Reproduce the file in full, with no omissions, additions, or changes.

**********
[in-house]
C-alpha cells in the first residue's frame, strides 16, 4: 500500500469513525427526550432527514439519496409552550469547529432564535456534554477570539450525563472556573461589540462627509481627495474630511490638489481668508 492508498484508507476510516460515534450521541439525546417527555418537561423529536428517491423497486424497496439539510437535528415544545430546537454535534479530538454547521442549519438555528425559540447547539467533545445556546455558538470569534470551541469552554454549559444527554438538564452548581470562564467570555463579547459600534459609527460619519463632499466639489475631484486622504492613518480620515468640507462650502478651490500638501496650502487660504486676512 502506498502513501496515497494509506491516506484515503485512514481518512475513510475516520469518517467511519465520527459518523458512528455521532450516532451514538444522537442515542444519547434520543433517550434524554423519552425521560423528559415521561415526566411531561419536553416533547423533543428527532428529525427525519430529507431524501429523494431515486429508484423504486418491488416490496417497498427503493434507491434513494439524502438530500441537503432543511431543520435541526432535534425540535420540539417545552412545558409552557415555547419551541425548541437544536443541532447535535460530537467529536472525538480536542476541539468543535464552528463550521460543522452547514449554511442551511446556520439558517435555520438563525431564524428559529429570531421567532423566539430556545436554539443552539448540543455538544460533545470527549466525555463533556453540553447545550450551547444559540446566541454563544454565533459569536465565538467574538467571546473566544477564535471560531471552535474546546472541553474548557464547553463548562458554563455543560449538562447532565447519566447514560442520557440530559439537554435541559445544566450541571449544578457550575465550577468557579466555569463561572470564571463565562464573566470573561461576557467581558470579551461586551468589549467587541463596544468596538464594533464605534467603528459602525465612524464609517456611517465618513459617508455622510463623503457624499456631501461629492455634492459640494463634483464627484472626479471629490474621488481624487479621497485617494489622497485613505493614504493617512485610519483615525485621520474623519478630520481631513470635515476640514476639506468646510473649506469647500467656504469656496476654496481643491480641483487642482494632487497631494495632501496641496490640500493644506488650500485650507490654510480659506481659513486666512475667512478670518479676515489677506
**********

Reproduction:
[in-house]
C-alpha cells in the first residue's frame, strides 16, 4: 500500500469513525427526550432527514439519496409552550469547529432564535456534554477570539450525563472556573461589540462627509481627495474630511490638489481668508 492508498484508507476510516460515534450521541439525546417527555418537561423529536428517491423497486424497496439539510437535528415544545430546537454535534479530538454547521442549519438555528425559540447547539467533545445556546455558538470569534470551541469552554454549559444527554438538564452548581470562564467570555463579547459600534459609527460619519463632499466639489475631484486622504492613518480620515468640507462650502478651490500638501496650502487660504486676512 502506498502513501496515497494509506491516506484515503485512514481518512475513510475516520469518517467511519465520527459518523458512528455521532450516532451514538444522537442515542444519547434520543433517550434524554423519552425521560423528559415521561415526566411531561419536553416533547423533543428527532428529525427525519430529507431524501429523494431515486429508484423504486418491488416490496417497498427503493434507491434513494439524502438530500441537503432543511431543520435541526432535534425540535420540539417545552412545558409552557415555547419551541425548541437544536443541532447535535460530537467529536472525538480536542476541539468543535464552528463550521460543522452547514449554511442551511446556520439558517435555520438563525431564524428559529429570531421567532423566539430556545436554539443552539448540543455538544460533545470527549466525555463533556453540553447545550450551547444559540446566541454563544454565533459569536465565538467574538467571546473566544477564535471560531471552535474546546472541553474548557464547553463548562458554563455543560449538562447532565447519566447514560442520557440530559439537554435541559445544566450541571449544578457550575465550577468557579466555569463561572470564571463565562464573566470573561461576557467581558470579551461586551468589549467587541463596544468596538464594533464605534467603528459602525465612524464609517456611517465618513459617508455622510463623503457624499456631501461629492455634492459640494463634483464627484472626479471629490474621488481624487479621497485617494489622497485613505493614504493617512485610519483615525485621520474623519478630520481631513470635515476640514476639506468646510473649506469647500467656504469656496476654496481643491480641483487642482494632487497631494495632501496641496490640500493644506488650500485650507490654510480659506481659513486666512475667512478670518479676515489677506